Last updated on 2013.03.17
In my morning post on the collapse of Hyperion's Union County refinery plans, I hyperlinked to a September 24 article by Julie Ann Madden in the mighty Akron Hometowner that appeared to catch first wind that Hyperion was letting its land options around Elk Point expire.
Now Madden drops another Union County bombshell: the 2008 zoning ordinance Union County passed to open the door for the refinery violated state law.
The 2008 zoning ordinance, which survived a contentious referral, rezoned the land Hyperion wanted from agricultural to "planned development." The ordinance also said that if the refinery plan died, that rezoning "shall become null and void, and the tract shall revert to all the requirements of its previous zoning." At today's county commission meeting, after refinery opponent Doug Maurstad reminded commissioners of that reversion, planning director Dennis Henze said no, the Hyperion land doesn't revert to ag status.
That's when things got interesting. Here's Julie Ann Madden's account:
Originally, Henze stated there was no zoning reversion clause in the county's current zoning ordinance; it had been in the old ordinance. However, [Commissioner Ross] Jordan requested he go reread Section 1205 that Maurstad had quoted and return.
"When we were trying to get the 2008 Zoning Ordinance passed, there was a lot of opposition to several different things," said Henze upon his return to the meeting. In our existing ordinance it did say it would revert back to the old (zoning)."
"Several of the people on the committee at that time thought, 'yes, we want that in there' because they knew Hyperion was coming," he said. "It does say that in our (current) ordinance."
"It does revert back but it's not legal," said Henze. "State law would not just allow it to revert back."
"How did we get this through with (South East Council of Governments) who was supposed to keep us on the straight and narrow?" asked Jordan.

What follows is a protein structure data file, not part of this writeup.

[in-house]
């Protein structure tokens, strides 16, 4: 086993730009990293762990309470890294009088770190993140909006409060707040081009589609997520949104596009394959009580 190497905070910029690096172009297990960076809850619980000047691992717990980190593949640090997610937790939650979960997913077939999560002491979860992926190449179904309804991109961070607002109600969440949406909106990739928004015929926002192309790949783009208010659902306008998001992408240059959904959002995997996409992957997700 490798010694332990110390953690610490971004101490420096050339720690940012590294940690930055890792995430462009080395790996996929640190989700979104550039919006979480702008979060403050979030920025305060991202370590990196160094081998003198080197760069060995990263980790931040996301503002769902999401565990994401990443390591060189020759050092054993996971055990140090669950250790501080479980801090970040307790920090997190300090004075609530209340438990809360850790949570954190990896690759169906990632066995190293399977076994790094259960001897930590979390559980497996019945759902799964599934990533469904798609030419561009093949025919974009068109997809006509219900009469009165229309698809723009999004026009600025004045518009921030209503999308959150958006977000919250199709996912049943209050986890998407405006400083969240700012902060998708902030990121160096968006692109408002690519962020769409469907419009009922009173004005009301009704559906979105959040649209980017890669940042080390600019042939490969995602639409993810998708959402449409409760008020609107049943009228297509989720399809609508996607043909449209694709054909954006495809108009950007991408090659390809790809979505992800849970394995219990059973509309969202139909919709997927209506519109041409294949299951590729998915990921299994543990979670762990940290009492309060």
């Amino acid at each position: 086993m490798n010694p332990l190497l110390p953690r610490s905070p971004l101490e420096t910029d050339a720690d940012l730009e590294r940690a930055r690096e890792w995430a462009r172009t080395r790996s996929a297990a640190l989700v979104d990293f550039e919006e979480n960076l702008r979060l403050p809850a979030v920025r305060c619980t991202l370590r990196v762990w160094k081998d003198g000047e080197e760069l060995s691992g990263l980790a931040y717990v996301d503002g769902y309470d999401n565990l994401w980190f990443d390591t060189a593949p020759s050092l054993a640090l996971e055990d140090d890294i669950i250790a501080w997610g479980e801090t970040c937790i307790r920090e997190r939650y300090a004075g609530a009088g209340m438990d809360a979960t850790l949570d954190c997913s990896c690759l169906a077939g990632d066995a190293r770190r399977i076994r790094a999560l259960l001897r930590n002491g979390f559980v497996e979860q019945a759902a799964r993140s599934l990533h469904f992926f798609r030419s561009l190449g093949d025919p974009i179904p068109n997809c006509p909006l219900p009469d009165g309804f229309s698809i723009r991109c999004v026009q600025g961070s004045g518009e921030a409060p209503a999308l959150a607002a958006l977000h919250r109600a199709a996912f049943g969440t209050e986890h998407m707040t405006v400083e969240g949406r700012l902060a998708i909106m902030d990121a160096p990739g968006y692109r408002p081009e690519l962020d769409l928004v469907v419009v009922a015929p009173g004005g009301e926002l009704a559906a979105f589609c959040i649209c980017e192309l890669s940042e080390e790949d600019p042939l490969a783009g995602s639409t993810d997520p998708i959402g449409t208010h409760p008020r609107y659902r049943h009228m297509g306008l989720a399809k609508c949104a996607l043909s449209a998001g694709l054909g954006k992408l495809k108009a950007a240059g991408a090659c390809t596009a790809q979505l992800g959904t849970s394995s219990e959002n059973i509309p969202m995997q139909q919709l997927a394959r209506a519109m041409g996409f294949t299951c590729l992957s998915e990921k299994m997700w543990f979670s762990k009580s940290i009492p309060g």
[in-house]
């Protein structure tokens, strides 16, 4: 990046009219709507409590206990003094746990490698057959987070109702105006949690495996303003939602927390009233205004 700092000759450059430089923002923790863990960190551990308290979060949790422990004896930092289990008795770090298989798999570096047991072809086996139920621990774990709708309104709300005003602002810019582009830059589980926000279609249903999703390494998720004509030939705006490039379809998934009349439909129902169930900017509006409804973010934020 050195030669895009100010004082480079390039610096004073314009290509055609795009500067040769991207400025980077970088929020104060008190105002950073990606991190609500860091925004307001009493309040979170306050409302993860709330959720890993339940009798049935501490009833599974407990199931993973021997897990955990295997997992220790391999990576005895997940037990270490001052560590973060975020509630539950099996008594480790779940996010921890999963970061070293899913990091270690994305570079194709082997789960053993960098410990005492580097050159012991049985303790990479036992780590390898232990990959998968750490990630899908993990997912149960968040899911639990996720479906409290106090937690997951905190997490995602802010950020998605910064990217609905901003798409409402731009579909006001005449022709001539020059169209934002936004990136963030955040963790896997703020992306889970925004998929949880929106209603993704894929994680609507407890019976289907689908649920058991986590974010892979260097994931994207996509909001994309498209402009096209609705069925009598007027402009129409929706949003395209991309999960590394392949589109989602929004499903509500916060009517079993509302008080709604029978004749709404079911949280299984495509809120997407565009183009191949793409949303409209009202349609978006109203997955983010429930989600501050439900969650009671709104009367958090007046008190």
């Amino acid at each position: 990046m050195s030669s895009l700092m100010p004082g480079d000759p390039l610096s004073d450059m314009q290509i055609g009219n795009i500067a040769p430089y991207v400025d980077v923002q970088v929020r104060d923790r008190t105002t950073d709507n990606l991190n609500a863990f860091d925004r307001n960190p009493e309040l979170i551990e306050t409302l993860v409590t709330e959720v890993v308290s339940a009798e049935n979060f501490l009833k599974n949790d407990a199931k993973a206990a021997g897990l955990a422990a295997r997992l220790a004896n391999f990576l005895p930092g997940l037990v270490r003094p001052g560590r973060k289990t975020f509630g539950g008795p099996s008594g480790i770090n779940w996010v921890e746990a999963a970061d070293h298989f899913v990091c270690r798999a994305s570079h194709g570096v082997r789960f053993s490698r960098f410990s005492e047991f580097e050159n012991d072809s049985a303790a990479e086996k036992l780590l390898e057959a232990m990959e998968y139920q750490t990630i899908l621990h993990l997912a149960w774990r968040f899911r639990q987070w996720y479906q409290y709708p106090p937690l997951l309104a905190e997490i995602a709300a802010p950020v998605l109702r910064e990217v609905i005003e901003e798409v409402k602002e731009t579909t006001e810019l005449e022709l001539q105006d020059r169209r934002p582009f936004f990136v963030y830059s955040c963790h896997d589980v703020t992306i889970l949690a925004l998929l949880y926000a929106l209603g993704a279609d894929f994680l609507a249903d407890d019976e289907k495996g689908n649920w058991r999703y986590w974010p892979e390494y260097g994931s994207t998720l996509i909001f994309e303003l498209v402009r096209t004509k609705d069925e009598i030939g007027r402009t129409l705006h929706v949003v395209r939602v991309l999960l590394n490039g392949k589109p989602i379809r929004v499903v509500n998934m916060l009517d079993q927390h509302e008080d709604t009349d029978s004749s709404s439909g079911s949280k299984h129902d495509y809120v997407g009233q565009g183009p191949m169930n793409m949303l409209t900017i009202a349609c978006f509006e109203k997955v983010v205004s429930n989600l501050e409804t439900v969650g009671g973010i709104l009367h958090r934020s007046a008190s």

"Basically, (SECOG) said just leave it in there, make them happy and we'll pass it as is," said Henze.
"I don't recall that discussion at all — that this was not a valid clause," said Jordan. "That was never discussed in front of me."
"It was discussed in (Planning & Zoning) a couple of times," said Henze.
"That was never presented to this board that this was not a valid clause," said Jordan. "We voted based on what was presented, believing this was a valid clause."
"That was an important part of our vote — that that was in there," he said. "So why was that not presented to this board — that that was not a valid clause?"
"I can't answer that, Ross," said Henze [Julie Ann Madden, "Union County Officials Passed Ordinance Knowing Part Was Illegal," Akron (IA) Hometowner, October 2, 2012].
Subsequent discussion with Union County State's Attorney Jerry Miller led to the tentative conclusion that the zoning remains planned development unless and until owners ask the county to revert it to agriculture. But it appears that over four years of local wrangling and conflict, which has come to naught, was based on an ordinance that commissioners passed under false and illegal pretense.
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In a bonus scoop that dashes Commissioner Doyle Karpen's clinging hopes, Miller gets confirmation from Hyperion spokesman Eric Williams that Hyperion did not hold onto any land options in Union County. They're all gone.